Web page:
Corinth Books

magazines & Presses

Corinth Books

Ted and Eli Wilentz; later Ted and Joan Wilentz
New York


David Ossman, The Sullen Art (1963).

One of New York’s literary landmarks was the Eighth Street Book Shop, which began in 1947 when brothers Ted and Eli Wilentz bought an old Womraths “bookstore” (really a lending library and card shop) and transformed it into a thriving center of literary activity. In addition to selling books, the Wilentzes began a small publishing concern in 1959. As Ted remembers: “Both of us were interested in publishing, so we jumped in. For a while we thought we might make Corinth into a full-fledged business, but that fantasy dwindled as time went on…. These new writers, then, began appearing sometime in the early fifties. They would come in the shop, often to leave their books….

Ted Joans, The Hipsters (1961). Text and collages by the author.

Ted Joans, The Hipsters (1961). Text and collages by the author.

There were many now-important writers whom I had the pleasure of working with and getting to know. LeRoi Jones, for instance, who today prefers to be known as Imamu Amiri Baraka. I met Roi when Hettie Jones, his first wife, worked as my secretary for a time…. I still recall the time when Ginsberg came to me and asked if I would lend him some money to bring Philip Whalen and Mike McClure to New York City for a reading…. Jonathan Williams, at some point, used to pack books for us at the shop. We did four books with Jonathan, and published them under the Jargon/Corinth imprint.” A remarkable number of important writers of the period were published by Corinth, including, in cooperation with Jargon, Robert Creeley, Charles Olson, and Louis Zukofsky. Corinth also copublished books with LeRoi Jones’s Totem Press, including Frank O’Hara’s Second Avenue (1960), Gary Snyder’s Myths and Texts (1960), Ginsberg’s Empty Mirror (1961), and Kerouac’s The Scripture of the Golden Eternity (1961). For a number of years the press was active in publishing the work of promising young African American poets, including Tom Weatherly, Al Young, Clarence Major, and Jay Wright. Some of the second-generation New York Schoolers were also published by the Wilentzes, including Anne Waldman and Ted Berrigan.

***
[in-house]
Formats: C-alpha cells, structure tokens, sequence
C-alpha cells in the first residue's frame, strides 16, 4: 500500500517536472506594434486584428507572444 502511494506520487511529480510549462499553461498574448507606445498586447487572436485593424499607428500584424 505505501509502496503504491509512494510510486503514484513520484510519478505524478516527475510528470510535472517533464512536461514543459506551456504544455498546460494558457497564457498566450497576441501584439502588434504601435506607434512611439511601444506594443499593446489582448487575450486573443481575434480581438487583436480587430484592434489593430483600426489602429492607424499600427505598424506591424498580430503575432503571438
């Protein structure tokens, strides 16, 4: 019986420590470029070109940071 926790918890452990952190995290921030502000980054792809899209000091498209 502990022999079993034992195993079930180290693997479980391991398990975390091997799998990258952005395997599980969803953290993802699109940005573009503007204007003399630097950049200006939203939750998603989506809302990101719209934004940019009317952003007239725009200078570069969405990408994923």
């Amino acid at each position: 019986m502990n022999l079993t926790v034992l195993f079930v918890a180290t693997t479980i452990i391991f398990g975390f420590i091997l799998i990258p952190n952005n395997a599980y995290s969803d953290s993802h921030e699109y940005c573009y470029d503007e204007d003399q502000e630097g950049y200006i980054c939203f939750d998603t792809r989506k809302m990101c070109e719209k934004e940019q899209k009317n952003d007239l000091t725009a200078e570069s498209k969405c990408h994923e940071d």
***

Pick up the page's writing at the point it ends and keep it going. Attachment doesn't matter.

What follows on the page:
Ted Berrigan, Many Happy Returns (1969). Cover by Joe Brainard.

Ted Berrigan, Many Happy Returns (1969). Cover by Joe Brainard.

Jay Wright, The Homcoming Singer (1971).

Jay Wright, The Homecoming Singer (1971).

Corinth books include

Berrigan, Ted. Many Happy Returns. 1969. Cover by Joe Brainard.

Di Prima, Diane. Dinners and Nightmares. 1961.

Ginsberg, Allen. Empty Mirror. 1970. Introduction by William Carlos Williams. Cover collage from photographs by Ann Charters and Elsa Dorfman. Revised edition.

Guest, Barbara. The Blue Stairs. 1968. Cover by Helen Frankenthaler.

Joans, Ted. The Hipsters. 1961.

Jones, LeRoi, ed. The Modems: An Anthology of New Writing in America. 1963. Introduction by LeRoi Jones.

Major, Clarence. Symptoms & Madness. 1971. Cover by Joan Wilentz.

Schjeldahl, Peter. White Country. 1968.

Waldman, Anne. Giant Night. 1970. Cover by Joe Brainard.

Warsh, Lewis. Dreaming as One: Poems. 1971. Cover by Joe Brainard.

Weatherly, Tom. Maumau American Cantos. 1970.

Wilentz, Eli, ed. The Beat Scene. 1960. Photographs by Fred McDarrah.

Wright, Jay. The Homecoming Singer. 1971.


For a more complete list of Corinth and Totem/Corinth books, the reader is referred to the list by Ted Wilentz and Bill Zavatsky, appended to their article “Behind the Writer, Ahead of the Reader: A Short History of Corinth Books,” which appeared in Tri-Quarterly 43 (1978) and is reprinted in Elliott Anderson and Mary Kinzie’s The Little Magazine in America: A Modern Documentary History (Yonkers, NY: Pushcart Press, 1978).